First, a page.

- The Washington Times - Friday, August 9, 2013

The director of the National Security Agency says he’s taking steps to curb the type of information leaks conducted at the hands of Edward Snowden from ever occurring again — by replacing workers with machines.

Gen. Keith Alexander said during Thursday remarks at Fordham University that 90 percent of system administrator positions — the job held by Mr. Snowden — would be cut in coming years. The agency is moving to adopt a cloud system that uses machines, not manpower, to move and store sensitive data, he said, Fox News reported.

“What we’ve done is put people in loops of transferring data and securing networks — doing what machines are probably better at doing,” Gen. Alexander said, Fox news reported. Morphing to the cloud, he said, “cuts down the number of system administrators. That would address vulnerabilities. It would also address the number of system administrators we have, not fast enough, but we plan to reduce the number of system administrators by 90 percent to make networks more defensible and secure.”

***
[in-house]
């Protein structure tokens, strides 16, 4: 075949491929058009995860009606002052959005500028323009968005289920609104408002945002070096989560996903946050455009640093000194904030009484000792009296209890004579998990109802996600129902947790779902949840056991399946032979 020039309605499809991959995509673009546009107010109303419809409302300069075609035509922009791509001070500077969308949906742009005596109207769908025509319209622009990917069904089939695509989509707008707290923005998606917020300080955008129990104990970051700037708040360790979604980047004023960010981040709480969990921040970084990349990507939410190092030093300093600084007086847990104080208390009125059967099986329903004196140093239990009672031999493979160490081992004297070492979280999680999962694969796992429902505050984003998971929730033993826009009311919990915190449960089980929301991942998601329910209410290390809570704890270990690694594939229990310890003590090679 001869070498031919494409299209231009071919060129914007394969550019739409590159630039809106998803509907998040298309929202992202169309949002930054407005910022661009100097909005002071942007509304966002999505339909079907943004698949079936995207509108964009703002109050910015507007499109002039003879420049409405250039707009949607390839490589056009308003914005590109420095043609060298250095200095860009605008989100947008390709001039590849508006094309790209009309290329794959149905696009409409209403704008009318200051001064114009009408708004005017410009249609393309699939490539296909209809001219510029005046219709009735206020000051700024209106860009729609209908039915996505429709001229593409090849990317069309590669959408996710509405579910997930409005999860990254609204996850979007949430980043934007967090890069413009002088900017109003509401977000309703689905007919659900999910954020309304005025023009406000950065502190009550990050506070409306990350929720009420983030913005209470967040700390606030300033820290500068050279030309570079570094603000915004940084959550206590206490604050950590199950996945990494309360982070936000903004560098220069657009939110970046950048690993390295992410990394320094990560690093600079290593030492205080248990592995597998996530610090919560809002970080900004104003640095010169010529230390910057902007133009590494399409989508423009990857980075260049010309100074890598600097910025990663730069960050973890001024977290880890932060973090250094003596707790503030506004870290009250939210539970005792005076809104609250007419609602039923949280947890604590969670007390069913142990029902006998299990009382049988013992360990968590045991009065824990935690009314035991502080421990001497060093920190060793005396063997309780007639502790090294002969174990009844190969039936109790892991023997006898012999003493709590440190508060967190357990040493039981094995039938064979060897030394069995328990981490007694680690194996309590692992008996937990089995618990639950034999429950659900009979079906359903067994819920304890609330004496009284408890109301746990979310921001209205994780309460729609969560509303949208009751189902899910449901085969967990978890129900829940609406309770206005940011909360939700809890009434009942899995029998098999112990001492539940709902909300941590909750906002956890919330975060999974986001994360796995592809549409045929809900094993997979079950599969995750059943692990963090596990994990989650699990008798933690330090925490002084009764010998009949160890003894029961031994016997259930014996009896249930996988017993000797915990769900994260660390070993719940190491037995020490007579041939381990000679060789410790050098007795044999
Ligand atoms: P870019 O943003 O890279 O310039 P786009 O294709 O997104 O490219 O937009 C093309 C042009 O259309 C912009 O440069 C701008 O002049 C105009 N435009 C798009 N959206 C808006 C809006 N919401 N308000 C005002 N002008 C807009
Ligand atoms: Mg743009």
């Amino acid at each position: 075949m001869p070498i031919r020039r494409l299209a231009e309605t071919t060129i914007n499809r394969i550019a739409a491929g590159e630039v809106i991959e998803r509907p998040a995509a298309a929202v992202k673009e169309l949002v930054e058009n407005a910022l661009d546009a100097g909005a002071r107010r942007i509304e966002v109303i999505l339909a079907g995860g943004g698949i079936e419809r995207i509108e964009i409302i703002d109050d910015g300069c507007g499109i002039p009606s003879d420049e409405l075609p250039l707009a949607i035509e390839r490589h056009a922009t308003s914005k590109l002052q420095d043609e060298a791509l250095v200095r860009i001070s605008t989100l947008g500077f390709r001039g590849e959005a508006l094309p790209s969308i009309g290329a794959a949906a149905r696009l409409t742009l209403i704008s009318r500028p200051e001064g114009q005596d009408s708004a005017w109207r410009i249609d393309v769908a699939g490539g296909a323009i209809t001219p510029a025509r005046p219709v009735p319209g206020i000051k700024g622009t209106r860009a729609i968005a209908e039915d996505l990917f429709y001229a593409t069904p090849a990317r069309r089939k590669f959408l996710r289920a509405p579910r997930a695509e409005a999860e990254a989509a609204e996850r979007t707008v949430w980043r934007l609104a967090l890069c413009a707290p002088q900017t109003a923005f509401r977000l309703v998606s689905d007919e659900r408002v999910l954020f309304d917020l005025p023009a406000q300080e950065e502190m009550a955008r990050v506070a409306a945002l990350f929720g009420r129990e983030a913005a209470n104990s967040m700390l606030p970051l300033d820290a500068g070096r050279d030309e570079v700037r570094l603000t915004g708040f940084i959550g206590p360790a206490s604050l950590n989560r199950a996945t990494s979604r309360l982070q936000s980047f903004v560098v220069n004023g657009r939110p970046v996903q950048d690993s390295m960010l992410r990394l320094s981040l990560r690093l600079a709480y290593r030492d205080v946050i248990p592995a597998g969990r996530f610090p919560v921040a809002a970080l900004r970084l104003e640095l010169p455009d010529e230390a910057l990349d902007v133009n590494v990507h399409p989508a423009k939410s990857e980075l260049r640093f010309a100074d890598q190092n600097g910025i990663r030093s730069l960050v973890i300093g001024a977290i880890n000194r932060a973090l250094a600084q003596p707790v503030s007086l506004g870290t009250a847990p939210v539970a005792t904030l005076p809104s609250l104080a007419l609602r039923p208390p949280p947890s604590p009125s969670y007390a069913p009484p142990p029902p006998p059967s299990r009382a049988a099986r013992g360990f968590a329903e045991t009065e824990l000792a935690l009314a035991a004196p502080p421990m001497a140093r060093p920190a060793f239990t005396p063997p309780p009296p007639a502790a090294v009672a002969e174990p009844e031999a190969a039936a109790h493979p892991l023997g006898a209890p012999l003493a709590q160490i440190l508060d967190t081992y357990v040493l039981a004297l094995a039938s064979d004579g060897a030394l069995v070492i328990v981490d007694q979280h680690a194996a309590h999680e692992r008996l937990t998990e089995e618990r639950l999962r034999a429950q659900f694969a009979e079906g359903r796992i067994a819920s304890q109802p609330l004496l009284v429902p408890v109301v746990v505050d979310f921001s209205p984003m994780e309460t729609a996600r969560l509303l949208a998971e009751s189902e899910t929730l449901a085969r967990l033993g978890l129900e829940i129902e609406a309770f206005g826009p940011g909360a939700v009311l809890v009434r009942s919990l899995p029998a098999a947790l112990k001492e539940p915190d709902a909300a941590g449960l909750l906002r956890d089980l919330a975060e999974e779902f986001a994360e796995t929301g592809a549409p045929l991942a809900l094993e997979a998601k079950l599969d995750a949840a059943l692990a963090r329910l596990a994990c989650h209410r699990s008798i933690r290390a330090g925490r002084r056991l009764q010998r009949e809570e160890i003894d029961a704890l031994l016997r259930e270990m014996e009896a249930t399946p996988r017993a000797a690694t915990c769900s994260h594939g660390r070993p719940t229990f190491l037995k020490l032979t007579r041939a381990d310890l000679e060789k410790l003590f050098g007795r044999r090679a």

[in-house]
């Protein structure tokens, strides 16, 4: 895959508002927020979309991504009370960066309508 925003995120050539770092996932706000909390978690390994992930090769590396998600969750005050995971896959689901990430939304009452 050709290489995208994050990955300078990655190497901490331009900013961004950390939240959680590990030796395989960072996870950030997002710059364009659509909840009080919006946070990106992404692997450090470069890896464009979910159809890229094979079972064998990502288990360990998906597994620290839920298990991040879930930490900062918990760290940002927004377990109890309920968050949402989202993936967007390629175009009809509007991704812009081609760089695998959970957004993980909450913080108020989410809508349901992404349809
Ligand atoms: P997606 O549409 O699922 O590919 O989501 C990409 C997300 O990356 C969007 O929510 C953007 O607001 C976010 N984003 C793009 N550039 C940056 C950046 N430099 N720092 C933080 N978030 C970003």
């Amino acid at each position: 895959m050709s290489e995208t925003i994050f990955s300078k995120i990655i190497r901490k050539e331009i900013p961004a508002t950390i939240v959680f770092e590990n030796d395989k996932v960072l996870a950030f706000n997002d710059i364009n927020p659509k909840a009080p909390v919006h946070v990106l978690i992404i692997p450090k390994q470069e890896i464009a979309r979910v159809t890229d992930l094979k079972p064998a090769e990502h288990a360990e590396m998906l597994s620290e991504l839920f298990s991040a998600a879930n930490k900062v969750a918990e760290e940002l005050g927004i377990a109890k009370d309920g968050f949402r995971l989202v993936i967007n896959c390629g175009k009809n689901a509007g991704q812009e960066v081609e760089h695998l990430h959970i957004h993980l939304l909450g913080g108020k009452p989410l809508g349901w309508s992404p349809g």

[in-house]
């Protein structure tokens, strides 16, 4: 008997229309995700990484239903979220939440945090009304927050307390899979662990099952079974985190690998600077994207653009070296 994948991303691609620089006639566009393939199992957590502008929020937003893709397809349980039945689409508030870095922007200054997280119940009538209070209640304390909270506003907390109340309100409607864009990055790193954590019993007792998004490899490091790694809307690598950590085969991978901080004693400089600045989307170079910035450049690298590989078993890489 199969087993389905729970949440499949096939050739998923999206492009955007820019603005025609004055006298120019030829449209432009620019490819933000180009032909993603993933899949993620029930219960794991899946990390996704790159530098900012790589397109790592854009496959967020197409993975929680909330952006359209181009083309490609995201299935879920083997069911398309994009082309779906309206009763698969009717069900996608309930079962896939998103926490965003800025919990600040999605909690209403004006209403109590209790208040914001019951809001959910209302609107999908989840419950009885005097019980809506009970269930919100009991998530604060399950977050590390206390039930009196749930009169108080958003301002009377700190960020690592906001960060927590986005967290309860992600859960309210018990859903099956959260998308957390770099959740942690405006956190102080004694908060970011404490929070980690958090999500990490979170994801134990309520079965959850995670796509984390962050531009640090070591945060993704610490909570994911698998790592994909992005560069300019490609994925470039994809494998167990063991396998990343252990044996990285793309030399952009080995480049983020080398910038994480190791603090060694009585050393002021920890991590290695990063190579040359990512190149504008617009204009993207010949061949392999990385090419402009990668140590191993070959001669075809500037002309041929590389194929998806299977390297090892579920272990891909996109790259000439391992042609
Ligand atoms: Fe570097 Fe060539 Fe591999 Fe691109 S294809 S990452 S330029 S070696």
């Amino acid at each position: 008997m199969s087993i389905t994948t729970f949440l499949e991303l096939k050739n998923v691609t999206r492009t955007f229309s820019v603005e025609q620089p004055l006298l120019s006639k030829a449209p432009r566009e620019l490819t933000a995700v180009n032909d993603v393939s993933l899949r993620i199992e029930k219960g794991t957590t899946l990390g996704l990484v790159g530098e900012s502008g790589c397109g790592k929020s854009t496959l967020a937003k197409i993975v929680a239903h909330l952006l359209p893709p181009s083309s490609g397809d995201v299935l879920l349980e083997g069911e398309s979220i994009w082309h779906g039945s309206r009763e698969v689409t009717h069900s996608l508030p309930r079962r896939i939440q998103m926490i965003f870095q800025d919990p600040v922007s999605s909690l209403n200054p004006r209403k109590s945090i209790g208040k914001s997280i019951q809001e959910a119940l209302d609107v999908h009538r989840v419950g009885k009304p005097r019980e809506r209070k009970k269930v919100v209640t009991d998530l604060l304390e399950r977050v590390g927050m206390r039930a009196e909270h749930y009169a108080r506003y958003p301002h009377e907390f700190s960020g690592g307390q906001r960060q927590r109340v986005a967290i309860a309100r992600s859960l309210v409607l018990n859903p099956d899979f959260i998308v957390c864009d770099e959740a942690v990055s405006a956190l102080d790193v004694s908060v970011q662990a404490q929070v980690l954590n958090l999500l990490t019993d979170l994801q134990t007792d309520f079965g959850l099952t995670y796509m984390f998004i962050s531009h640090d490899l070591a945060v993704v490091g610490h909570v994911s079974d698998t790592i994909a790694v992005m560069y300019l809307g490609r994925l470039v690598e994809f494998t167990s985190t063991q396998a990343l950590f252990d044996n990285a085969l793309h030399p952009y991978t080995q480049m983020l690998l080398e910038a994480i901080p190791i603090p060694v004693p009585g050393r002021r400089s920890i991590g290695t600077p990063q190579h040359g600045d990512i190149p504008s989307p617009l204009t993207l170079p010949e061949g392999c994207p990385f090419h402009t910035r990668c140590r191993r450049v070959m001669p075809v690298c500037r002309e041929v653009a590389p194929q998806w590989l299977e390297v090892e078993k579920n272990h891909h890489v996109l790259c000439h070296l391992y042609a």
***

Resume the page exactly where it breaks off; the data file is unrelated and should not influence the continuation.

He also said the NSA does “trust people with data.” But “if they misuse that trust, they can cause huge damage,” he said.

CIA chief John Brennan added, Fox News reported: “There have been some recent lessons learned to make that technical opportunity less and less available.”

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